Listen to Ordinary People – 70 Years of the NHS

In 2008, on the 60th anniversary of the NHS, with a colleague, a former Director of the Patient’s Association, I researched people’s experiences of health and social care. What emerged was a portent of concerns that emerged in the NHS in the last decade and exemplifies the importance of listening to ordinary people.

Many people had good experiences of hospitals but many were negative. As a former nurse, I was disturbed that nursing care, especially for frail older people was often reported as poor and lacking in compassion, and shortages of nurses was noted. Lack of cleanliness was observed: ‘ a piece of paper stayed under the bed…for over a week’. People were terrified of getting a ‘superbug’. There were dignity issues, with overcrowding in wards: ‘The ward was mixed, which I think is disgusting and insensitive’ ; and ‘It was impossible to get any privacy for the 5th person ( in a four bedded ward)… as there was no curtain to go around their bed’.

Dentistry on the NHS was described as ‘a joke’ and many people reported poor teeth: “ I do miss my dazzling smile…I look like the wickedy witch’. People felt that privatisation was coming in through the back door and there was an inferior lower tier system for poorer people.

GPs fared better and were generally applauded for their care but long waits for appointments were widespread with people commenting that’ it used to be easier to get an appointment’ and the ‘rigmaroles’ with answer machines and call backs. One man summed up the situation: ’I sincerely hope I never need to see a doctor urgently’. The out of hours service came in for the worst criticism. People wanted continuity of care especially those with a long term condition.

Ethical issues were also addressed thoughtfully. Most people supported organ transplantation and a number supported ‘presumed consent’ as ‘most of us are just too lazy to get a donor card’. On assisted dying, most felt that where there was no quality to life then it should not be prolonged but safeguards were needed and had made suggestions as to how this could be achieved. The right to fertility treatment divided peoples responses.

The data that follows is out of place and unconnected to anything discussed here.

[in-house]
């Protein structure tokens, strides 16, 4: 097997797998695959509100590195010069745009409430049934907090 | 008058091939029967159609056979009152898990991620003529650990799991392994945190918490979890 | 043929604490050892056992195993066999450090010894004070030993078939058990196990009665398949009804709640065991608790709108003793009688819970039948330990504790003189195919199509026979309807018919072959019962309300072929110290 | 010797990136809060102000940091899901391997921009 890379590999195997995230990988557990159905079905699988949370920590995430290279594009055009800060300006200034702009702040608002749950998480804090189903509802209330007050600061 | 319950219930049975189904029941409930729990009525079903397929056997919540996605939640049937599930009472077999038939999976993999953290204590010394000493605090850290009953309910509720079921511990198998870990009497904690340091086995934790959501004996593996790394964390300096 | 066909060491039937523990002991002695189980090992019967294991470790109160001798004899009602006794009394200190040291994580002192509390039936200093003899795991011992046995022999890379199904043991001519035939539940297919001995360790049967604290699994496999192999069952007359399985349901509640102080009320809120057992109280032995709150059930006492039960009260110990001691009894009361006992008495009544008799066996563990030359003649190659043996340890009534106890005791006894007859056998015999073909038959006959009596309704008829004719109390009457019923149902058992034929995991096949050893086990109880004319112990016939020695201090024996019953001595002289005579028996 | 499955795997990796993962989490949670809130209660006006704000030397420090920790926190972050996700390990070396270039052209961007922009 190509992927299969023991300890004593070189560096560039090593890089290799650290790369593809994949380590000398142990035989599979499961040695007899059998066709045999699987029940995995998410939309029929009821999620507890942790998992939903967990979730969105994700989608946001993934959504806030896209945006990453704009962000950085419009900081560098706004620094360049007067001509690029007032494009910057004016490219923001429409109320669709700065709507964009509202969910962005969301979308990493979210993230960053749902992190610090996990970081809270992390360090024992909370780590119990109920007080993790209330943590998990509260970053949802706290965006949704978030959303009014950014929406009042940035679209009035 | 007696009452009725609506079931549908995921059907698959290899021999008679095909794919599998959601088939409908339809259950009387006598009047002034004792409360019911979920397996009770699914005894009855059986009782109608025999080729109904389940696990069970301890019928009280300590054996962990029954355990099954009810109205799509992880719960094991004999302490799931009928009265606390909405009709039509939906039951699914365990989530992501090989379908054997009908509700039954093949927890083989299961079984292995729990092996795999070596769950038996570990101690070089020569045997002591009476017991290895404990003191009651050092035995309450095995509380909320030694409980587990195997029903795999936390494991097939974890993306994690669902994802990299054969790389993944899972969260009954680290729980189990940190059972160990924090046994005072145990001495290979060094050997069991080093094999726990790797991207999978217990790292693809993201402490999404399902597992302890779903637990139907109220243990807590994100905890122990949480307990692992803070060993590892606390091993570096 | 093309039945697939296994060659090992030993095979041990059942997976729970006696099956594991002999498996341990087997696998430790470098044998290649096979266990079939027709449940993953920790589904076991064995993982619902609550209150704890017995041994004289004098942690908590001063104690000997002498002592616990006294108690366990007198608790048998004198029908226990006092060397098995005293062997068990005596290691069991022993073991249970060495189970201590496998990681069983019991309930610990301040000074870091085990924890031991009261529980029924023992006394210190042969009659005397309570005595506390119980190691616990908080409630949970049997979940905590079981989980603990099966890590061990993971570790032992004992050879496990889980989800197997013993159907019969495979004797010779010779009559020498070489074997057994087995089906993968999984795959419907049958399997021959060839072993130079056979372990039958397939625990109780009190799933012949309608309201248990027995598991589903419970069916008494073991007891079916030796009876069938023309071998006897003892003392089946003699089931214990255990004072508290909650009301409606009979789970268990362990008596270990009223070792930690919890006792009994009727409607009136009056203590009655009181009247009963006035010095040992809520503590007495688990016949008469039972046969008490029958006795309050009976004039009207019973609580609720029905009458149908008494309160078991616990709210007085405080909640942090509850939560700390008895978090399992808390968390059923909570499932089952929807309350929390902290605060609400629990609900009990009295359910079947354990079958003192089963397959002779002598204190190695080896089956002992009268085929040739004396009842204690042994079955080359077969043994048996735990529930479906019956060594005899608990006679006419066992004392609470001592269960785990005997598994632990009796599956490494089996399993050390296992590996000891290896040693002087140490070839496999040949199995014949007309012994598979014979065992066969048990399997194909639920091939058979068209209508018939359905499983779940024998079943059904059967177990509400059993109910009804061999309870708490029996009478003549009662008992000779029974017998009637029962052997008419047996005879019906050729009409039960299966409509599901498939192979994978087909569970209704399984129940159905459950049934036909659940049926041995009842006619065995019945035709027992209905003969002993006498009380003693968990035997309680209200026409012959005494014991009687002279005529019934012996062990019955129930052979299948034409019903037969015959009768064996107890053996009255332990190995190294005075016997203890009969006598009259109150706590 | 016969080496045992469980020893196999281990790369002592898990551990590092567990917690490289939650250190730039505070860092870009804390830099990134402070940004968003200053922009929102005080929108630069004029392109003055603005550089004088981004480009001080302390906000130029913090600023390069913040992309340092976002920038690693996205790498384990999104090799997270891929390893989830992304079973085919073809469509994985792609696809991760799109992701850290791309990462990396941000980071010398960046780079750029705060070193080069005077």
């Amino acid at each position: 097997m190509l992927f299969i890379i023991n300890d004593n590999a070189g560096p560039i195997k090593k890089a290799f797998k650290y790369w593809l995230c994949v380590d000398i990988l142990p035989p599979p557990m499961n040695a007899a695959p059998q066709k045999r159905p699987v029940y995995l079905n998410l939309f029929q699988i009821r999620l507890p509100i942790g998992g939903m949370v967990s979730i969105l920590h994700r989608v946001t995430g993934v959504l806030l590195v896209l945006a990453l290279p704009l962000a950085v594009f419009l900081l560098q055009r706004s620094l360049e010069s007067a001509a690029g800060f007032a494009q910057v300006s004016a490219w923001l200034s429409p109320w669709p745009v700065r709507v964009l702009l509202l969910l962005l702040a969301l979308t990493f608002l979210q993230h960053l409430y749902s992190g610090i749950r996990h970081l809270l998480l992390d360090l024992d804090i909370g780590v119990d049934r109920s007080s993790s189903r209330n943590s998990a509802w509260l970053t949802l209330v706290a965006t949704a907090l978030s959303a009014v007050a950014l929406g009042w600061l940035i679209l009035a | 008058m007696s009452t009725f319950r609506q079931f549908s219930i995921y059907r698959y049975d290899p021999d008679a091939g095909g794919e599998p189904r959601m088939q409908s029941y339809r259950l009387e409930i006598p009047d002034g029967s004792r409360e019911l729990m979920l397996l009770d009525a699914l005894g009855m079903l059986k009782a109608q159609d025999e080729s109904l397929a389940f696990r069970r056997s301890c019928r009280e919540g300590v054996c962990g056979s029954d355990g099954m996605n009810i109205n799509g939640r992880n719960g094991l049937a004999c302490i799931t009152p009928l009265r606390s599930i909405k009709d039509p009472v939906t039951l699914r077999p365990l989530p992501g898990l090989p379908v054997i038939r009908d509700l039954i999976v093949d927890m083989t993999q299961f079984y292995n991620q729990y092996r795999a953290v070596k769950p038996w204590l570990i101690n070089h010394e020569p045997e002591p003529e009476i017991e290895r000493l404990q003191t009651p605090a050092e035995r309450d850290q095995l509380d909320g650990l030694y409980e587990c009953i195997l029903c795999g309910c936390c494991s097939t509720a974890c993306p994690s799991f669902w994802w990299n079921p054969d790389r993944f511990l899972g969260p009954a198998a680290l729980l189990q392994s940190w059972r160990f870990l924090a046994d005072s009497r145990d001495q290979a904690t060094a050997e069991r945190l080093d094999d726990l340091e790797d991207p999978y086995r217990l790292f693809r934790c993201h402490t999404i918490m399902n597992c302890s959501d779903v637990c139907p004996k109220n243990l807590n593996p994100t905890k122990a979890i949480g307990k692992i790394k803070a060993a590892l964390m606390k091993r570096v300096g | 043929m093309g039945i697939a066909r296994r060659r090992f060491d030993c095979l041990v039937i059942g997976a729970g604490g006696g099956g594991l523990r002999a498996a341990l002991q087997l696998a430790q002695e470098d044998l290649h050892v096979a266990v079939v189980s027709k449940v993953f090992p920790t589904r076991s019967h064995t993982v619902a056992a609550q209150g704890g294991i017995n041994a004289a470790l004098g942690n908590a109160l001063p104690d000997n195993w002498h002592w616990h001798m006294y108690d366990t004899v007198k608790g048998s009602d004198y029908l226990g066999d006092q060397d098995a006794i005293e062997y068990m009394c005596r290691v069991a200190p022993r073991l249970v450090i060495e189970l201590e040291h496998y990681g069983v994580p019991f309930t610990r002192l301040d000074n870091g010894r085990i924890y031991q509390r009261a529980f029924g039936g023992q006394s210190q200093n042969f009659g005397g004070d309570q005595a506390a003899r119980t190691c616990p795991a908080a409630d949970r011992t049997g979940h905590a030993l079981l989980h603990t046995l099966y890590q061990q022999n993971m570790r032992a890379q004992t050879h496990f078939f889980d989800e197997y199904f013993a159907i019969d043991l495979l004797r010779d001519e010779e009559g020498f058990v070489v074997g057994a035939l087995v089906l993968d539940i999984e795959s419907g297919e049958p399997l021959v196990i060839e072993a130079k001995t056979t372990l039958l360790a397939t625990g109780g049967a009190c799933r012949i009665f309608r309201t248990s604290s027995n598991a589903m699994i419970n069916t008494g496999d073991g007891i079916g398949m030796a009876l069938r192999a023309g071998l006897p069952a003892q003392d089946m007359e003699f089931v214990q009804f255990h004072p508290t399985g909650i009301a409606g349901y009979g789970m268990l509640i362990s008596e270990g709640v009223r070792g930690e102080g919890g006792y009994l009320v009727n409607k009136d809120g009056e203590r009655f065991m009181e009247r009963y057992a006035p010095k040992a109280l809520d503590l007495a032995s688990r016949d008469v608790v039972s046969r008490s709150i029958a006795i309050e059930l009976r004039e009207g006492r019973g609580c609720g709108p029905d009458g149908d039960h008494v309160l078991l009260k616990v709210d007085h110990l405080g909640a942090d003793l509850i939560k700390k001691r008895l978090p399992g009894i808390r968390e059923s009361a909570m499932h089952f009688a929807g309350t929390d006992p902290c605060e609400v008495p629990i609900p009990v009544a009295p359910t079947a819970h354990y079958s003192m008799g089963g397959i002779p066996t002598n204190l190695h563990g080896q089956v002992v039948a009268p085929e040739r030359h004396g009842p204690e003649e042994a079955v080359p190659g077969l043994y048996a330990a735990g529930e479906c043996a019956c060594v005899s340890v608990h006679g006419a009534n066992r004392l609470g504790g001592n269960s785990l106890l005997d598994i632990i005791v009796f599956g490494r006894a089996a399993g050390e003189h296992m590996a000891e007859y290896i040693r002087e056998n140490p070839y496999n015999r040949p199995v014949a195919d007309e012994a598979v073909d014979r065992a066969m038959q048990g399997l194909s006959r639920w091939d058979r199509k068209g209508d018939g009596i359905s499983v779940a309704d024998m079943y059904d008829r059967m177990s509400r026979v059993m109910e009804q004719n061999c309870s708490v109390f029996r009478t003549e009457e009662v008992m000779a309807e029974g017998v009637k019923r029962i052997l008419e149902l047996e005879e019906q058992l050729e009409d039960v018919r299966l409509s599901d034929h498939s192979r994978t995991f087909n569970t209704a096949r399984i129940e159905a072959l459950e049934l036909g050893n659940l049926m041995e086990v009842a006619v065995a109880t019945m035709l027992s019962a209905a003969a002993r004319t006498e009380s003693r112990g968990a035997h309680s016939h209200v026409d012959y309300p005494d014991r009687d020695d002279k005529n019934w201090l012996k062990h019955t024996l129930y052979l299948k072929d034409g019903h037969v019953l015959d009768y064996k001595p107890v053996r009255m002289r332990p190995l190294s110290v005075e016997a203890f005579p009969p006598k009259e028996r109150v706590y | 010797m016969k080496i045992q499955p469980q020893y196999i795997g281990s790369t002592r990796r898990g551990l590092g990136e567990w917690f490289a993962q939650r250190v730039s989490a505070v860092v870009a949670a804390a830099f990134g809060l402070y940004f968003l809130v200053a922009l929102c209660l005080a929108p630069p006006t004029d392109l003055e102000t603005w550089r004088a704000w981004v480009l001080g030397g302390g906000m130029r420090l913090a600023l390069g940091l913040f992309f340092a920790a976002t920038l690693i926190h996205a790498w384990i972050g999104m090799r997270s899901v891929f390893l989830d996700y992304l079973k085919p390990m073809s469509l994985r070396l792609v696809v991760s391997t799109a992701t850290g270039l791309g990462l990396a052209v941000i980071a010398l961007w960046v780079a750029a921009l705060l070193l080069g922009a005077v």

What almost everyone agreed on, in spite of shortcomings, was that the NHS and social care should be better supported and that the fundamental premise that heath care should be free when needed should remain, but many people had ideas on how funds could be supplemented and concerns were rife about social care and its funding.

Sadly, though there have been improvements, many of the issues and comments of 2008 resonate today. What is striking about this 2008 research is that ordinary people:

  1. were able to make perceptive and prescient observations on the NHS and could provide early warning for problems. This work was undertaken before the Francis review on poor hospital care. We also sent our report to Ministers, think tanks, academics, Royal colleges and the Ombudsman: but had just one acknowledgement.
  2. do understand the NHS and social care agenda. They have views and can give practical suggestions for improvements.

The research was based on 235 people in the UK who reported their experiences in depth to the Mass Observation Archive at Sussex University. The good news is that Warwick University is carrying out a similar piece of work at the 70th anniversary of the NHS. Let’s hope that people’s voices  are used to improve services in the next decade. In the meantime, Healthwatch continues to press for the experiences and views of people who use services to be listened to and influence the planning, design and delivery of services.

Taken from 60 years of the NHS: Ordinary People tell the story’
Linda Lamont and Fran McCabe
March 2010



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